22 April 2021
Dear C4TF Supporters,
Congratulations!! Thanks to your strong support, our advocacy is really producing results.
We’ve had unprecedented support for our e-action calling for the federal Finance Minister to implement a number of progressive tax reforms. After years of campaigning, we are achieving important progress on key tax fairness priorities.
In its budget tabled this week and the Fall Economic Statement, the federal government made important commitments to level the digital playing field and ensure that large multinational digital corporations pay their fair share of taxes. Starting July 1st, the federal government will require that the GST/HST be collected on imports of digital products and services, goods supplied through “fulfillment warehouses” and short-term rentals through digital platforms. The federal government has also committed to collect a 3 percent Digital Services Tax on the revenues that large multinational digital corporations such as Google, Facebook, Amazon, Apple and others derive from their business in Canada starting in 2022, until a multilateral agreement on international corporate tax reform comes into effect. Canada still needs to end the business deduction for advertising on foreign internet platforms and we need to achieve fundamental international corporate tax reform so all multinational corporations pay their fair share of tax, but these are two important steps forward.
The 2021 Budget also committed to introduce a publicly accessible registry of the beneficial (or real) owners of corporations by 2025. This is a major commitment forward on improving corporate transparency, to prevent money laundering, “snow-washing”, and tax evasion so we know who actually owns these anonymous corporations. There’s lots more work that needs to be done to get the provinces onside and get this implemented, but this federal budget commitment is major progress on an issue we’ve been campaigning on for over three years, along with our allies, Transparency International Canada, and Publish What You Pay.
The federal government has also committed to close some significant corporate tax loopholes, including by limiting the amount of interest corporations can deduct for tax purposes, to introduce stronger anti-avoidance rules, and to reform Canada’s transfer pricing rules to prevent the type of tax dodging that large multinational corporations including Cameco have successfully engaged in. There’s lots more that the federal government needs to do to stop corporate tax dodging and to ensure that large corporations pay their fair share of taxes, but these are steps forward. US President Joe Biden’s Tax Plan is a good example of the type of progress we’d like to see, and will open the door to more progress in Canada and around the world to reverse the race to the bottom on corporate taxes. We’re also glad that the Liberal government is increasing funding for the Canada Revenue Agency to crack down on international tax evasion and aggressive tax avoidance after deep cuts to these areas under the Harper government. These investments pay off significantly, returning an estimated $5 for every dollar invested in business tax compliance.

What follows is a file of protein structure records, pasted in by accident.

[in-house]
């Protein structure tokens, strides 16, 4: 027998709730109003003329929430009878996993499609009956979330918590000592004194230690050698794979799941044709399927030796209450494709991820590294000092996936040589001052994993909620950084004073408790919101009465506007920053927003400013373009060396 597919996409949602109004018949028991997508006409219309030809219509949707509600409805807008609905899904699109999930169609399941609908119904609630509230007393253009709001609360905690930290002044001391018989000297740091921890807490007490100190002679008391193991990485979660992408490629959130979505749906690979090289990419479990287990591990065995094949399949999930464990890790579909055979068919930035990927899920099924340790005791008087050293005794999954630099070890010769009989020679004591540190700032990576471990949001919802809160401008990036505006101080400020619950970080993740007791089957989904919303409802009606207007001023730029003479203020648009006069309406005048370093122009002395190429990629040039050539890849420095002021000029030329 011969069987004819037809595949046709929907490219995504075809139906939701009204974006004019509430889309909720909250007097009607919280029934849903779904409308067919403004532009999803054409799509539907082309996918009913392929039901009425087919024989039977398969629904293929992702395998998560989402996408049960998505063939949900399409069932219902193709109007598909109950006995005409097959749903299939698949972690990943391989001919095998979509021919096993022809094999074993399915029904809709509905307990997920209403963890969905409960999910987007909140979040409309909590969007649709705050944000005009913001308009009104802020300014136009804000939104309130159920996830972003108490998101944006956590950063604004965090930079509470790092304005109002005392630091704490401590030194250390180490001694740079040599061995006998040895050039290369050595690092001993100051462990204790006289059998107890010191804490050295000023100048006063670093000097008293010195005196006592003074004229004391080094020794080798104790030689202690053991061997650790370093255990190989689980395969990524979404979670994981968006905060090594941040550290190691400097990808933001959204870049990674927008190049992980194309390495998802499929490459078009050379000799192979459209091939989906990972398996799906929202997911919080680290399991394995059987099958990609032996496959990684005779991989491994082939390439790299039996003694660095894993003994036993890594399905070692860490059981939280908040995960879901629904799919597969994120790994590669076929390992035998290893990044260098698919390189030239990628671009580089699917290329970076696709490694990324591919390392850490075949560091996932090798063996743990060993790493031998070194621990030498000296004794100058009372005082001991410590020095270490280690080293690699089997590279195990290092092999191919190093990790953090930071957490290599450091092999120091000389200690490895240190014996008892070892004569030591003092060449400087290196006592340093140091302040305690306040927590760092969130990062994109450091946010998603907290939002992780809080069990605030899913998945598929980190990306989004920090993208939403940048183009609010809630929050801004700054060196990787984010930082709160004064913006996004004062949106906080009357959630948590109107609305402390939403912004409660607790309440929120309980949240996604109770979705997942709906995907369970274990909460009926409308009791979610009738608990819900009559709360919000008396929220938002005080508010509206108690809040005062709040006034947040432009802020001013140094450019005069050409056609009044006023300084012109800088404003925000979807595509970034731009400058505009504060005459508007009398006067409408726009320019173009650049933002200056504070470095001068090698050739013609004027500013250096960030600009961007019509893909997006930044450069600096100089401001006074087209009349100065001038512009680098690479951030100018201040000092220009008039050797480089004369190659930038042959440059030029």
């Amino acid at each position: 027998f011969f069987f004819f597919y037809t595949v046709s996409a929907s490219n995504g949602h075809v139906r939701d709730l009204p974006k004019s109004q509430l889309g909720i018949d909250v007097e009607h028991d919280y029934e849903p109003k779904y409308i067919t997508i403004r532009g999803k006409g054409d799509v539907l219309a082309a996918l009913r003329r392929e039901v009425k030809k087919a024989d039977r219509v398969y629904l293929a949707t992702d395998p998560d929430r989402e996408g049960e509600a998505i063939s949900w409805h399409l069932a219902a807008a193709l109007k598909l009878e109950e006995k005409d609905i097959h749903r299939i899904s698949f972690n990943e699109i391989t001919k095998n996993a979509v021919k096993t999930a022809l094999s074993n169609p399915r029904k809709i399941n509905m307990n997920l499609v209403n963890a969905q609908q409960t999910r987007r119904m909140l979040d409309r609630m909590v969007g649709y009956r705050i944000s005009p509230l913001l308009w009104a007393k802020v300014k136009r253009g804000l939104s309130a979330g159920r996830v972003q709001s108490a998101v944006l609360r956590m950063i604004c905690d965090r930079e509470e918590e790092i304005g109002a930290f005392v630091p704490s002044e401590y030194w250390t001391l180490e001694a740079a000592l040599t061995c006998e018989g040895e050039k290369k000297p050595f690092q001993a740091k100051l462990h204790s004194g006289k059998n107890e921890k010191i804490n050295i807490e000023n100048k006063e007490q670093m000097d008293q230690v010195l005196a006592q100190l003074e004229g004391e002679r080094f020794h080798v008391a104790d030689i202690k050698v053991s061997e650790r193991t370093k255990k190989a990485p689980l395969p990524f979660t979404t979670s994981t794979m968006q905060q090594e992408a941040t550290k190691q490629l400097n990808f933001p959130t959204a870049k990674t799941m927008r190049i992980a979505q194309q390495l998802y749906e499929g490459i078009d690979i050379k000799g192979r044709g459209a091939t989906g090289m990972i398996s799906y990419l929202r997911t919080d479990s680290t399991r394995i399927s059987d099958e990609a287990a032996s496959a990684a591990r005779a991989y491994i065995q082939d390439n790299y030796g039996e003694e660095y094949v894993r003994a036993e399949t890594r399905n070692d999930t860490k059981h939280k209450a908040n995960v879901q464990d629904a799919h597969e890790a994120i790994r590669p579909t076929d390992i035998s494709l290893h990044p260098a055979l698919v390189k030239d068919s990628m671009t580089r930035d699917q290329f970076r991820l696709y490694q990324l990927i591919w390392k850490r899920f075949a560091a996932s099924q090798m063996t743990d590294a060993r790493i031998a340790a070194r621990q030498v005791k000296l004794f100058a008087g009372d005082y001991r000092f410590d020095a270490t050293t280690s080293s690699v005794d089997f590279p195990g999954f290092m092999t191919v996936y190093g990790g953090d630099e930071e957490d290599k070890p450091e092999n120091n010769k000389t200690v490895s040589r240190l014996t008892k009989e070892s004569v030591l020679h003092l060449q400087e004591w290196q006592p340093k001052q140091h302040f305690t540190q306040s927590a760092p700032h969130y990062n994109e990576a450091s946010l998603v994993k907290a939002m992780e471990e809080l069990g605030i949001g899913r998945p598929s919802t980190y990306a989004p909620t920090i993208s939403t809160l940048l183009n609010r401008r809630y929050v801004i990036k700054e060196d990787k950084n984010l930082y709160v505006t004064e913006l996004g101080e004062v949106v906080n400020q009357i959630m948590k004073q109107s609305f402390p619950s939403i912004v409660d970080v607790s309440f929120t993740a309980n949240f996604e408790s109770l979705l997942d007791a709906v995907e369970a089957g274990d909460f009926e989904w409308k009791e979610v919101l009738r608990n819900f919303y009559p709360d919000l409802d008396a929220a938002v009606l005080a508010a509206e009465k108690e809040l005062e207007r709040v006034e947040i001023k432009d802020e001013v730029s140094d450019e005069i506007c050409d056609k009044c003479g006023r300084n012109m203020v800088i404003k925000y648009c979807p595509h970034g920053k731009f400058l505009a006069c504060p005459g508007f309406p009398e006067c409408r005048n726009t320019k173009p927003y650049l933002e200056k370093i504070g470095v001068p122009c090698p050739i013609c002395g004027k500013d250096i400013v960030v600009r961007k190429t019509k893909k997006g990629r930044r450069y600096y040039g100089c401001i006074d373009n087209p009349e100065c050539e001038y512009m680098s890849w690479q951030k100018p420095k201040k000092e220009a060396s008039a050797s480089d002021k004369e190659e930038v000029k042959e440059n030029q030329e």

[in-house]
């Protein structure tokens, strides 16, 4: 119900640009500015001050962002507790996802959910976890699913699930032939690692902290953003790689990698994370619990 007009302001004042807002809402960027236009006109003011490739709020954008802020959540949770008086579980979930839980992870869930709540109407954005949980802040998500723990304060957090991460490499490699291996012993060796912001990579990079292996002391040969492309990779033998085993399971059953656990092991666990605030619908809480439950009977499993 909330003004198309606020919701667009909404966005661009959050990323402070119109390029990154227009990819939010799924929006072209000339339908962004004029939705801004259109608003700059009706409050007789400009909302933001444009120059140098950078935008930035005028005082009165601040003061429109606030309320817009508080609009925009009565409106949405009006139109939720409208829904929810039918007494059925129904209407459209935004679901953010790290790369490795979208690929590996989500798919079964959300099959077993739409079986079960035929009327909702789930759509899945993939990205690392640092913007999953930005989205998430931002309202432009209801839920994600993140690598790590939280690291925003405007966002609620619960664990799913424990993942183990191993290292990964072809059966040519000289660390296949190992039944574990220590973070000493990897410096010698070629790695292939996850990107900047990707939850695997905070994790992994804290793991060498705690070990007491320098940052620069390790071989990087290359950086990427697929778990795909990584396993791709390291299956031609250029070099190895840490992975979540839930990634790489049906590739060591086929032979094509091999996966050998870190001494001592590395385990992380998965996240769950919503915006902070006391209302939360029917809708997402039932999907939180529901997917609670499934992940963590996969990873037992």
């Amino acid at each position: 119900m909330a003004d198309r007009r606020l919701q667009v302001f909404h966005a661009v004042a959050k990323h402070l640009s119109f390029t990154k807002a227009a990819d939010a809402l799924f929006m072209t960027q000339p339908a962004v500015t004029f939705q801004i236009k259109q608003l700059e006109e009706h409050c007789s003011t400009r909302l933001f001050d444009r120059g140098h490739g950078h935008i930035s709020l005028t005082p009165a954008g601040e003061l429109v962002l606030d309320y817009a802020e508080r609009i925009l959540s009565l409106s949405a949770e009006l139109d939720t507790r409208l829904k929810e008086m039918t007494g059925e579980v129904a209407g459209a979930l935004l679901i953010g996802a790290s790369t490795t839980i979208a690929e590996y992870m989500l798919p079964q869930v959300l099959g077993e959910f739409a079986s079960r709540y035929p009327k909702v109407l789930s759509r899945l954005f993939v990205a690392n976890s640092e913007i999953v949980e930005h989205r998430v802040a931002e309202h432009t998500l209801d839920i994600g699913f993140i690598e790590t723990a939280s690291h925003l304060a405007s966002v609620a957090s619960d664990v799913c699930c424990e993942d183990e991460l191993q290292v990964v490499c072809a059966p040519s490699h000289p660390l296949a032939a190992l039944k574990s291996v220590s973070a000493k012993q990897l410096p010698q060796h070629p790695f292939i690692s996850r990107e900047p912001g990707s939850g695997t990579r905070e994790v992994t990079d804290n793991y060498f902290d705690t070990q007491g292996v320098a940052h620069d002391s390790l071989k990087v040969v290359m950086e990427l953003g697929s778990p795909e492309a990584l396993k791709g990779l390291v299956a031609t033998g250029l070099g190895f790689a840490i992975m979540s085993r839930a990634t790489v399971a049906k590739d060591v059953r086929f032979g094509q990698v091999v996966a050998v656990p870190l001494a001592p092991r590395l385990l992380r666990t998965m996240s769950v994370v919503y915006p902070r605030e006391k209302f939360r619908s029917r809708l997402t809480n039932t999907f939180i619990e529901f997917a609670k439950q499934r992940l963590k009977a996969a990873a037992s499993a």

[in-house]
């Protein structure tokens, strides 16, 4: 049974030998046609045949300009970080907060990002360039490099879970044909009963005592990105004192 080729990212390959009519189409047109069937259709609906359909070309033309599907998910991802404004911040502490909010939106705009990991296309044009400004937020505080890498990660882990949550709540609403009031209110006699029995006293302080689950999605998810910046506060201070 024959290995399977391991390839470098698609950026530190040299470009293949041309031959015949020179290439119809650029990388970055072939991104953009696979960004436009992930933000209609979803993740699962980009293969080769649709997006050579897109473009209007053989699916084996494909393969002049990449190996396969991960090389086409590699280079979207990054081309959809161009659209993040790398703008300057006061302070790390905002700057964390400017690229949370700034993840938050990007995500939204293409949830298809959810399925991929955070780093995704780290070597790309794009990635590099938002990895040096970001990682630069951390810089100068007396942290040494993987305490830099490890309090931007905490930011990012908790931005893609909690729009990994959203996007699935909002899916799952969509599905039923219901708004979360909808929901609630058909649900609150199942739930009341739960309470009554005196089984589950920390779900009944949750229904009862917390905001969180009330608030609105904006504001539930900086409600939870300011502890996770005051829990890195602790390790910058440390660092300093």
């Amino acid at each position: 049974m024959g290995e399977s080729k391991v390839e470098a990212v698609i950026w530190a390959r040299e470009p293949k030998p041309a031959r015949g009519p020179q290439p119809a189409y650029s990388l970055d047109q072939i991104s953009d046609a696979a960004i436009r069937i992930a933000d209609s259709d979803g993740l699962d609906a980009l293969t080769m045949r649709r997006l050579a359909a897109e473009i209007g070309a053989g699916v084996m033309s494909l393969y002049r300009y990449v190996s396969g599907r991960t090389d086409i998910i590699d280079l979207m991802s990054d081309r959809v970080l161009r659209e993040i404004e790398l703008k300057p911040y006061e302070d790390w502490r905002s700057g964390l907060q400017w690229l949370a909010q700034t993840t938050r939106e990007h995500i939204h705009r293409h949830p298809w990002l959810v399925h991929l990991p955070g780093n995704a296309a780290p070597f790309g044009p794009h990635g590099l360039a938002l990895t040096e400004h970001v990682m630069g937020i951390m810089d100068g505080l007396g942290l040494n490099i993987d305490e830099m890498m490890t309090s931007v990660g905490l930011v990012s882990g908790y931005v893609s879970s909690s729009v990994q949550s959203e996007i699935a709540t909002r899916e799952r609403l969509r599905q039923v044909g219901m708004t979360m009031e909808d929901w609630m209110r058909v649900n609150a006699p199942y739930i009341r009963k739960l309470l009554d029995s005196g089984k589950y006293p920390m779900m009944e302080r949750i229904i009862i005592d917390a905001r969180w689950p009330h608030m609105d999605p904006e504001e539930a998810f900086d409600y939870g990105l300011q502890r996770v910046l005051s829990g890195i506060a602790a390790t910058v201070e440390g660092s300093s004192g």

Despite these gains, there’s still much more that needs to be done to make our tax system fairer, reduce inequalities and provide funding for important public services.
For instance, millions of Canadians, especially low-income and vulnerable people, don’t receive the federal and provincial benefits they are entitled to because they face barriers to filing their tax forms. We all know that filing taxes can be a big hassle and expense for everybody. That’s why we’ve pushed for the federal government to introduce automatic filing of preliminary tax returns, something dozens of other countries provide. After years of advocacy on this, we were happy that the government announced in their throne speech that they intend to introduce automatic filing for simple returns to ensure that Canadians receive the benefits they need. We’re looking forward to working with the government to make this a reality and making it available for everyone. More pressingly, we continue to urge the government to extend the 2021 tax filing deadline, as we helped convince them to do last year, even as volunteer-run community tax clinics remain closed due to the pandemic. Consequently, hundreds of thousands of Canadians, including low-income families, seniors, Canadians with disabilities, Indigenous Canadians, new Canadians and others, will not be able to receive benefits on which they depend.
In addition, we’re going to continue to campaign strongly to make our tax system more progressive including by bringing in an annual wealth tax so the billionaires who increased their wealth by $78 billion over the past year pay their fair share of tax. We’re going to continue to push hard for governments to close regressive and unfair tax loopholes. We’ve also got a lot more work to stop tax dodging through tax havens, reform international corporate tax rules, including introducing a global minimum corporate tax rate, and ensuring that large corporations pay their fair share of taxes.
Our Fair Tax Recovery Plan shows how the federal government could raise an additional $70 billion annually by making our tax system fairer in these and other ways. While the recent federal budget didn’t include a number of these bigger ticket measures, there will be increasing pressure in coming years for governments to increase revenues to pay for the pandemic and to build back better. We will continue to work hard to demonstrate how they can do this by making our tax system fairer—and hope you will continue to support us in doing so.
Thank you again for all your support. Together we are getting results!
Executive Director, Canadians for Tax Fairness